The Scientist

» cancer genomics

Most Recent

image: Up, Up, and Array

Up, Up, and Array

By | April 1, 2013

By scrutinizing gene expression profiles instead of individual oncogenes, Todd Golub launched a powerful platform for diagnosing, classifying, and treating cancer.

1 Comment

image: Models of Transparency

Models of Transparency

By , , and | April 1, 2013

Researchers are taking advantage of small, transparent zebrafish embryos and larvae—and a special strain of see-through adults—to understand the development and spread of cancer.

0 Comments

image: Non-coding Mutations May Drive Cancer

Non-coding Mutations May Drive Cancer

By | January 24, 2013

The majority of human melanomas contain mutations in a gene promoter, suggesting mutations in regulatory regions may spur some cancers.

3 Comments

image: How Predictive are Genomes?

How Predictive are Genomes?

By | April 3, 2012

Researchers put the predictive power of whole genome sequencing to the test.

2 Comments

image: Collecting Cancer Data

Collecting Cancer Data

By | March 29, 2012

Two new cancer cell line databases bursting with genomic and drug profiling data may help researchers identify drug targets.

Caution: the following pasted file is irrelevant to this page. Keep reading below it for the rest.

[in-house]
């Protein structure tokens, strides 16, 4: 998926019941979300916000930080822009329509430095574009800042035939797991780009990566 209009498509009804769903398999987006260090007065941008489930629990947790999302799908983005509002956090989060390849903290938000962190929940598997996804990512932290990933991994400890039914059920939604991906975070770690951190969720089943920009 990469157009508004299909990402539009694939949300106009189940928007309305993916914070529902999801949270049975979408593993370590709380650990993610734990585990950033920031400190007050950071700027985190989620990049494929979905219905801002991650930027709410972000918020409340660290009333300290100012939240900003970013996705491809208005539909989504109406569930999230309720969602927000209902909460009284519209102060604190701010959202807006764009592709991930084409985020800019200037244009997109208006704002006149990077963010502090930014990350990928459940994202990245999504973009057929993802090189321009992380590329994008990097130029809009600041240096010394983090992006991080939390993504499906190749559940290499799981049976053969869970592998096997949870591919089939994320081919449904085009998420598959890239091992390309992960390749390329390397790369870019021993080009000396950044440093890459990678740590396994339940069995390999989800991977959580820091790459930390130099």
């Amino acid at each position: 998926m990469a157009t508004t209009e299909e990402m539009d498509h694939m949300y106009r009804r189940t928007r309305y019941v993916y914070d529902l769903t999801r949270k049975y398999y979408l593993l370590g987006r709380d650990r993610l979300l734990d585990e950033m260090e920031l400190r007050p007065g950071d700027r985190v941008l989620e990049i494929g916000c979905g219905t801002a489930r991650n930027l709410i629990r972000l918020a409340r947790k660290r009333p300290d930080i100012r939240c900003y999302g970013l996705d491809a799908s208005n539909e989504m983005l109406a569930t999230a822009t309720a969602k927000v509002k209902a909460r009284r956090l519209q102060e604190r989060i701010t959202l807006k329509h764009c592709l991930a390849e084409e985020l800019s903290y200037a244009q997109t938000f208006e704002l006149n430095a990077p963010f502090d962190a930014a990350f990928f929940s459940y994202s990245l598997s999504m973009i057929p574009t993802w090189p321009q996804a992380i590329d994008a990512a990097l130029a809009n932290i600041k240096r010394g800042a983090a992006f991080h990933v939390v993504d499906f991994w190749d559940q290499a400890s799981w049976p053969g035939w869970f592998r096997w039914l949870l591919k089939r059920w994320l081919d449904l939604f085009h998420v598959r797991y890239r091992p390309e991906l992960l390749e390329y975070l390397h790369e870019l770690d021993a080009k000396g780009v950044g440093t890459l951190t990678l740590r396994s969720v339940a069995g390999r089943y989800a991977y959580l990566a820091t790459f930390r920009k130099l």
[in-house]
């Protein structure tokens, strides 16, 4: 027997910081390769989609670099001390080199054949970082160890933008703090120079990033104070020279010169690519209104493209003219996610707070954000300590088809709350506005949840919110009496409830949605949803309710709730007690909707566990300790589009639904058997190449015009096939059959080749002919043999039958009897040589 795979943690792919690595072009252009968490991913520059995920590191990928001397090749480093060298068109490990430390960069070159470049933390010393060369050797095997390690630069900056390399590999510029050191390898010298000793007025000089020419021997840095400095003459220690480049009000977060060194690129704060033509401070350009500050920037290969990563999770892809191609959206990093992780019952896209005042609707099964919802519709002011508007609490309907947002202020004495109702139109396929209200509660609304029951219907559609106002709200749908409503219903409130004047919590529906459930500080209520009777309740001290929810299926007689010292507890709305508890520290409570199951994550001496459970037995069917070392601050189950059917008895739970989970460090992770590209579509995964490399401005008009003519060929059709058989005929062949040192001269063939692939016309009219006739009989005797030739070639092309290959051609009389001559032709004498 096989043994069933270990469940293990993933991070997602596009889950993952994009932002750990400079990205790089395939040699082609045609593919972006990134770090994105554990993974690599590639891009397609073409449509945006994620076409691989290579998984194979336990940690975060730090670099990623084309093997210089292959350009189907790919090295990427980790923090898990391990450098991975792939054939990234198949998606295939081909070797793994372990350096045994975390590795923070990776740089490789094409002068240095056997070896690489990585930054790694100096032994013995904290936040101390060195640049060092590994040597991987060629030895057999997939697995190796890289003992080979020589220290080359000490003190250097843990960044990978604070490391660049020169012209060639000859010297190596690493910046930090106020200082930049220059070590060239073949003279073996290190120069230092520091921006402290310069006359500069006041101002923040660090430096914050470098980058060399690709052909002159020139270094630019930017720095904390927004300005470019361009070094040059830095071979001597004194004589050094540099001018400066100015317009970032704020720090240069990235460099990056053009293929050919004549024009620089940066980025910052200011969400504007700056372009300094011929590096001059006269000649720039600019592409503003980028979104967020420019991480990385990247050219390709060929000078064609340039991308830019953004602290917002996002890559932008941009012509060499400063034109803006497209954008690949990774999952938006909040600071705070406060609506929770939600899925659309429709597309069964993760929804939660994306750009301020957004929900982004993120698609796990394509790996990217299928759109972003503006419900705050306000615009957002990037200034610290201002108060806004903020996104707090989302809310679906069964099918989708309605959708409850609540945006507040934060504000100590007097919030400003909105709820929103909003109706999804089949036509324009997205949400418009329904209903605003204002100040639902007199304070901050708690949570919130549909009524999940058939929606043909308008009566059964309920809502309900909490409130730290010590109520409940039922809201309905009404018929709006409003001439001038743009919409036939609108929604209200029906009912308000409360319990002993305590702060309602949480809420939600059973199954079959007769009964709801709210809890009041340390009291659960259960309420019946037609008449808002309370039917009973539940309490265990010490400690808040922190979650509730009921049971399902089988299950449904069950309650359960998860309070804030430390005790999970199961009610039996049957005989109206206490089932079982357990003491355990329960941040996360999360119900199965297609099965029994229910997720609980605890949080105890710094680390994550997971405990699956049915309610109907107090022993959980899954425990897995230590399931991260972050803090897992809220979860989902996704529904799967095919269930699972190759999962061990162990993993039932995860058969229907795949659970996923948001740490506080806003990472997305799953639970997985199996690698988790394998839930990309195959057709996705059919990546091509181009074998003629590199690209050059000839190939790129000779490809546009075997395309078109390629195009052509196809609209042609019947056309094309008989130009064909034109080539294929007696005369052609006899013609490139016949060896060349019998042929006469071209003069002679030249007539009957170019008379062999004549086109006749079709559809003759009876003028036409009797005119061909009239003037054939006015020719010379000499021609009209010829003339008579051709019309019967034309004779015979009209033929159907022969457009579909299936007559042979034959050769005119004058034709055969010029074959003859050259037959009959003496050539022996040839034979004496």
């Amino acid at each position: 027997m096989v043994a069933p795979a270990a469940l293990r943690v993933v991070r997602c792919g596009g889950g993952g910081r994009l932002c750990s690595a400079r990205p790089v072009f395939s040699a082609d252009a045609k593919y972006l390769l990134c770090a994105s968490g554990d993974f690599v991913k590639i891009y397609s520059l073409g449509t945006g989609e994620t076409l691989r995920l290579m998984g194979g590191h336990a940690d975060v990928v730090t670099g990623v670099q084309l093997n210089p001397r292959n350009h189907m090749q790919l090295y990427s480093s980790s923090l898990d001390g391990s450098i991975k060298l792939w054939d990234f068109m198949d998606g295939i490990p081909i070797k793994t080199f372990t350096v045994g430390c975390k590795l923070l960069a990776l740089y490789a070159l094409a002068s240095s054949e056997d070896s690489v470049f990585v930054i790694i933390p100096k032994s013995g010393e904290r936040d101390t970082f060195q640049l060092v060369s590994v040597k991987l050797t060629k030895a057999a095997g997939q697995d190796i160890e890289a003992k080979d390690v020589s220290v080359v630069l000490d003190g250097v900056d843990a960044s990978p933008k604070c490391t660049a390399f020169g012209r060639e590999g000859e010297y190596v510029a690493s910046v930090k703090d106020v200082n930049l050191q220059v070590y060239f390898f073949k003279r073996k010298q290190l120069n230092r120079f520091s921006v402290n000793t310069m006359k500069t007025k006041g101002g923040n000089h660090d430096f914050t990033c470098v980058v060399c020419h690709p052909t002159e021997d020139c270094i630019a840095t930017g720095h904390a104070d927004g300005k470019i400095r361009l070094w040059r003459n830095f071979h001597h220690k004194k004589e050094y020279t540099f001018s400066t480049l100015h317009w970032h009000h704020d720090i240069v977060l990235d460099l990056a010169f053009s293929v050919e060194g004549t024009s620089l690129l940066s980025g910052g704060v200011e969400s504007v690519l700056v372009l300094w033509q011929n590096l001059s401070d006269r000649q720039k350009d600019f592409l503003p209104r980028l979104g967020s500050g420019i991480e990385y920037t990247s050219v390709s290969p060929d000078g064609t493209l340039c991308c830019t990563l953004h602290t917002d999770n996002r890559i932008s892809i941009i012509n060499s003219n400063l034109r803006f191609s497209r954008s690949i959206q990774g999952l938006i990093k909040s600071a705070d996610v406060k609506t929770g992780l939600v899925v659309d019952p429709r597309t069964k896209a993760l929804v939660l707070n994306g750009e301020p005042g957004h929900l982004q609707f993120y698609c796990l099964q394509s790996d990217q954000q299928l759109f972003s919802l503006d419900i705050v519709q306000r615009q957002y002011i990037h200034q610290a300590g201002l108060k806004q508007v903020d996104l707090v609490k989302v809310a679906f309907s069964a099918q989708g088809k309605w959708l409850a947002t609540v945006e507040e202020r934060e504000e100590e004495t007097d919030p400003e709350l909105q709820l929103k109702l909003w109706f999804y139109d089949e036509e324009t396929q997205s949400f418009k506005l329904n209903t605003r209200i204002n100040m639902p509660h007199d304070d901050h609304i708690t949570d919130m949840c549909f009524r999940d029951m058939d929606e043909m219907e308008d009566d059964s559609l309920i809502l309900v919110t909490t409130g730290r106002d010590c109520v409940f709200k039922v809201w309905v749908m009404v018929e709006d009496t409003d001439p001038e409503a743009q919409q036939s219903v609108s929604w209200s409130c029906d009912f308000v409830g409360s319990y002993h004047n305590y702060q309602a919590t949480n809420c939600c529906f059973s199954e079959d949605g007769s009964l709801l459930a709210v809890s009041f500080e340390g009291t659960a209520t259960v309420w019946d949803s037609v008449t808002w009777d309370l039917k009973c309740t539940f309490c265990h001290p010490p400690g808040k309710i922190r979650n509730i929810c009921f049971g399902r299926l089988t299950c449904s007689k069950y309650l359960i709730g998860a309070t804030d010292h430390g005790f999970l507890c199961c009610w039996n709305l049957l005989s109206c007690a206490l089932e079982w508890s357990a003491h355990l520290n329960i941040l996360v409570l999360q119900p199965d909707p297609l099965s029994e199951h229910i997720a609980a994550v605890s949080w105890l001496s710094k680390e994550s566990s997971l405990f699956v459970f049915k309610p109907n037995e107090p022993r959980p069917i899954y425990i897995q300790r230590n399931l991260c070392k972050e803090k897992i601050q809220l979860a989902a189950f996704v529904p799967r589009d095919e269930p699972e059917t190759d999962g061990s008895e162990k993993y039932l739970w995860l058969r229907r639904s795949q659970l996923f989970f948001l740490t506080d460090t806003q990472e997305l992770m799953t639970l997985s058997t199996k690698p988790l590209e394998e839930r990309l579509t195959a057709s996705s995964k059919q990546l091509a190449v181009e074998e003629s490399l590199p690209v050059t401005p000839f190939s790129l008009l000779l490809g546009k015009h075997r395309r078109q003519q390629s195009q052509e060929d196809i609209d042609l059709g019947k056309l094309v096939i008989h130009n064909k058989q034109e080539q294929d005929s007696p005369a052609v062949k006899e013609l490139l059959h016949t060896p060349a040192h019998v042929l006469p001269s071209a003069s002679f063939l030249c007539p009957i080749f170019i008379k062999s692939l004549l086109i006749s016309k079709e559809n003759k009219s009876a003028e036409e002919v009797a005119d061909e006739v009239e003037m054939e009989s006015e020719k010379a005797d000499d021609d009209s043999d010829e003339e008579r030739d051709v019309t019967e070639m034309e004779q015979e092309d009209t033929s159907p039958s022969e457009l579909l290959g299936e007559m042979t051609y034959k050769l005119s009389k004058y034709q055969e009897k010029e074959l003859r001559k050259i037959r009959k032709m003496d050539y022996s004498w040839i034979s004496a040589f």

0 Comments

image: High Tumor Heterogeneity Confirmed

High Tumor Heterogeneity Confirmed

By | March 9, 2012

One biopsy may not provide enough information about the array of mutations in cancer to devise treatments based on a tumor’s genetic profile.

2 Comments

Popular Now

  1. The Mycobiome
    Features The Mycobiome

    The largely overlooked resident fungal community plays a critical role in human health and disease.

  2. Antibody Alternatives
    Features Antibody Alternatives

    Nucleic acid aptamers and protein scaffolds could change the way researchers study biological processes and treat disease.

  3. Circadian Clock and Aging
    Daily News Circadian Clock and Aging

    Whether a critical circadian clock gene is deleted before or after birth impacts the observed aging-related effects in mice.

  4. Holding Their Ground
    Features Holding Their Ground

    To protect the global food supply, scientists want to understand—and enhance—plants’ natural resistance to pathogens.

Advertisement
Bio-Rad
Bio-Rad
Advertisement
Life Technologies